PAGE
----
Archive for the ‘Global Research’ Category
ESOMAR has recently published its latest Global Prices Study, which shows the USA holding on to the No. 1 position, again making it the most expensive country in which to do research.
The ten countries which now in 2012 have been found to be the most expensive are the same ten that had the highest Global Index price scores in 2010, when the survey was last run. While the USA and Switzerland lead the charge with first and second place respectively, Canada has moved swiftly up the rankings from tenth to claim this year’s third spot. The UK has also risen from ninth to become the fifth most expensive country. The top ten’s biggest faller was France – previously in third place but now in ninth.
The Top Ten most expensive countries for research
Conversely, the least expensive countries for research are shown in the table below. It should, of course, be noted that these markets are all quite small (in overall value terms) – albeit growing.
The Top Ten least expensive countries for research
The study re-confirms the complexities of global research: Not only do prices vary between one country and another, but the available research options differ as well. For example, online research is not available in every market – and may not always be appropriate in every market where it is available.
Other notable findings from the study include:
• In the USA, UK, Germany, France and Japan, the five markets with the largest volume of spend, the price of online research actually fell.
For more detail about the ESOMAR Global Prices study, please click here.
ESOMAR’s new industry report shows that global market research revenue continues to rise with figures reaching US $33.5 billion, representing a year-to-year increase of 3.8%. While this creates an overall picture of apparent stability in the global market research business, it should be noted that there were massive gains in some markets while others suffered severely due to economic and political turmoil.
The key highlights from the report shows that:
For the more detailed report please visit http://www.esomar.org
More and more clients are coming to us at an early stage in the creation of a research brief to get our thoughts not only on how we can help research the problem but also to get our help and backing to get buy-in to the project from inside and help fight the internal bureaucracy. If you try and battle the red tape you will get nowhere. Instead, follow these 4 simple rules to get your research project off the ground and you will stand a greater chance of business success:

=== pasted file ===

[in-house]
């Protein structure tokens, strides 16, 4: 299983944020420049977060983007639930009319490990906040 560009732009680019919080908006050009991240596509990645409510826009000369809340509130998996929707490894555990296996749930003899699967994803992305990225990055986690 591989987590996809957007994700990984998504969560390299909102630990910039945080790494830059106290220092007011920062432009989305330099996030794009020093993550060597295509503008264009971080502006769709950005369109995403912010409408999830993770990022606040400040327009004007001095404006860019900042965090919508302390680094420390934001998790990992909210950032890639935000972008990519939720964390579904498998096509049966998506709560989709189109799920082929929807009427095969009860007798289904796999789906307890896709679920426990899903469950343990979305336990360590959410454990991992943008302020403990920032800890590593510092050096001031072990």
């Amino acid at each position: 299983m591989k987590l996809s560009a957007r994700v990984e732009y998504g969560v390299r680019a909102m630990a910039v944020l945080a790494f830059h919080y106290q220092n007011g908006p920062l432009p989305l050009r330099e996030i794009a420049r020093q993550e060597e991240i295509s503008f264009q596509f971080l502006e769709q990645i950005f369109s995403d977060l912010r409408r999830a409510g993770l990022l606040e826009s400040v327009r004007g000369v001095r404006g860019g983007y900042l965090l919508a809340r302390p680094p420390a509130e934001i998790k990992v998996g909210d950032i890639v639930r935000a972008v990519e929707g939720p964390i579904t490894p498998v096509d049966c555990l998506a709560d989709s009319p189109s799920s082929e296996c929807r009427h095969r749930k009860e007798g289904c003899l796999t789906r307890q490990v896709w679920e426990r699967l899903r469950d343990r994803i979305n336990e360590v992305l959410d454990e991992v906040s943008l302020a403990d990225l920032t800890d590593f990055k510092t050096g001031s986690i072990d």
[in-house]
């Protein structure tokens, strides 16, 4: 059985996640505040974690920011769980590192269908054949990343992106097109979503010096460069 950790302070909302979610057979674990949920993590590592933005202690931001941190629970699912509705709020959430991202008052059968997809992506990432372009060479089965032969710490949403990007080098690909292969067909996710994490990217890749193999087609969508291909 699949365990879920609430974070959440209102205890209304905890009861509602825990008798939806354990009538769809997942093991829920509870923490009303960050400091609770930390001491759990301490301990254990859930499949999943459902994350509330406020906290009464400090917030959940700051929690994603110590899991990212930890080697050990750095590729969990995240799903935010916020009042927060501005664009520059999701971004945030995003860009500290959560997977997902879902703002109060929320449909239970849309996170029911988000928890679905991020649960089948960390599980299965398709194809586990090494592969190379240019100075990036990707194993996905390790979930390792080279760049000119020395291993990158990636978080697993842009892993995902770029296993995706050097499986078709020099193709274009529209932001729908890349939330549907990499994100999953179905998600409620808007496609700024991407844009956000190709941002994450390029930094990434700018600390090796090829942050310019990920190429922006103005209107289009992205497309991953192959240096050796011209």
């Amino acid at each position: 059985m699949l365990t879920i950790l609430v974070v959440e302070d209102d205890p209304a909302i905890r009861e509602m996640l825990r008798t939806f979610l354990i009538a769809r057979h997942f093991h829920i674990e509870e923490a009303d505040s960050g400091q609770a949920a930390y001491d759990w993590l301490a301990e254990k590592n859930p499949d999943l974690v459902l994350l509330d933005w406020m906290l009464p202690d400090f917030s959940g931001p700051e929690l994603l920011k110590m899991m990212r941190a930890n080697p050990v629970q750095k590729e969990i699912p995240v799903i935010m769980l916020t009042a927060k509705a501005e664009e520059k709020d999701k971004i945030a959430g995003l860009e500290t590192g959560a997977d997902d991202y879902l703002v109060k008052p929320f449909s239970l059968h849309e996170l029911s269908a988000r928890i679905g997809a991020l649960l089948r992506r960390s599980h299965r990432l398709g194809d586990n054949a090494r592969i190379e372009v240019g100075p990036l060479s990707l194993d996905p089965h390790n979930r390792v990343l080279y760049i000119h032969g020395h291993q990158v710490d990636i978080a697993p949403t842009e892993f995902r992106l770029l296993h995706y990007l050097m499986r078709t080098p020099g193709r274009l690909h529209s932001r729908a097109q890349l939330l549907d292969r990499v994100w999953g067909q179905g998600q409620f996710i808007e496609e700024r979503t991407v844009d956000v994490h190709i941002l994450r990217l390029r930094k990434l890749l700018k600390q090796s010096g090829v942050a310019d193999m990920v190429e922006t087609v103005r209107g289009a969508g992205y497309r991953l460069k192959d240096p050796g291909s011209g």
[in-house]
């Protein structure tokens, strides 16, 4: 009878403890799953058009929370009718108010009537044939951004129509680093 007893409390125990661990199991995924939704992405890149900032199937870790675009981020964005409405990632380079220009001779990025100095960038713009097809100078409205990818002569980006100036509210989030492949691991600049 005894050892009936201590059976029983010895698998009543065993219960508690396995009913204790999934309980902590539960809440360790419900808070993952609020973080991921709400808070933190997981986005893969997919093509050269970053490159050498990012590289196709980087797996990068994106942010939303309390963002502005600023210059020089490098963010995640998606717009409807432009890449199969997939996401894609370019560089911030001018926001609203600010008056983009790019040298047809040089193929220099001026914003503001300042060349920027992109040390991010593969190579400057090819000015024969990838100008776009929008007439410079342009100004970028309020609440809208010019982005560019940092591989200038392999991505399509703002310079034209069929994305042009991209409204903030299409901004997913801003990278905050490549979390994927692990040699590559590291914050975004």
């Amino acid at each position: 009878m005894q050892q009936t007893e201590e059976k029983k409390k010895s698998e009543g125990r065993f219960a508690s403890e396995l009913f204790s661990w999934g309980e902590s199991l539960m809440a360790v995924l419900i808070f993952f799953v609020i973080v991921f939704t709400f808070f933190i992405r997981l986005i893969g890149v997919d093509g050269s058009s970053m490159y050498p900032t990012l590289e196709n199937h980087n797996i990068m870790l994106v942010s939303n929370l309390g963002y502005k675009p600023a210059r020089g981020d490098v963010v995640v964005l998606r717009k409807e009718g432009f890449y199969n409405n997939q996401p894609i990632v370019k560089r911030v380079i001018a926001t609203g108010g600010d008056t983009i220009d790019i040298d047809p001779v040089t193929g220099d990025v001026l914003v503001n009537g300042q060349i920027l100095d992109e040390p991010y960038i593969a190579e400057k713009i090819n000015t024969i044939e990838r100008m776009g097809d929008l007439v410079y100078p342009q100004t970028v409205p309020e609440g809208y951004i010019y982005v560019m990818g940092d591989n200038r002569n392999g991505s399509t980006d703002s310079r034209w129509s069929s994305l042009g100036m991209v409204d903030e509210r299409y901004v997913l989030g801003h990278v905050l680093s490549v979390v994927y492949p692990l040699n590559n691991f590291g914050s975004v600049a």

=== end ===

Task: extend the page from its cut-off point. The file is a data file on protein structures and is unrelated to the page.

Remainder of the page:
• Go against the path of least resistance. Find out who is bought in to your way of thinking and then get them onside.
• Use the resources that are close to hand. Don’t go to many lengths to get a large budget straight away. Instead, use people you know, desk research and other resources/budget that you have to help you get the wheels in motion and any evidence you may need to move to the next level.
• Secure only the commitment you need for the short term. Don’t try to get the board’s buy-in from the get-go. Instead make sure that everyone is clear to what you are trying to achieve and then get the least amount of commitment you need to take your project to the next stage.
• Move quickly. Most good ideas stall because they don’t have the necessary momentum. Put your all behind the project or it will die and atrophy.
To find out how B2B International can help your organisation, contact one of our international offices http://www.b2binternational.com/contact-b2b/ or find out about what is important when putting a research brief together http://www.b2binternational.com/publications/articles/market-research-brief/
In March/April 2012, Asia Research (the industry journal for the market research industry in Asia) conducted its fifth annual survey of corporations in Asia who undertake market research through external firms. 108 interviews were conducted with individual research buyers in various corporations across Singapore, with some of the key findings summarized below: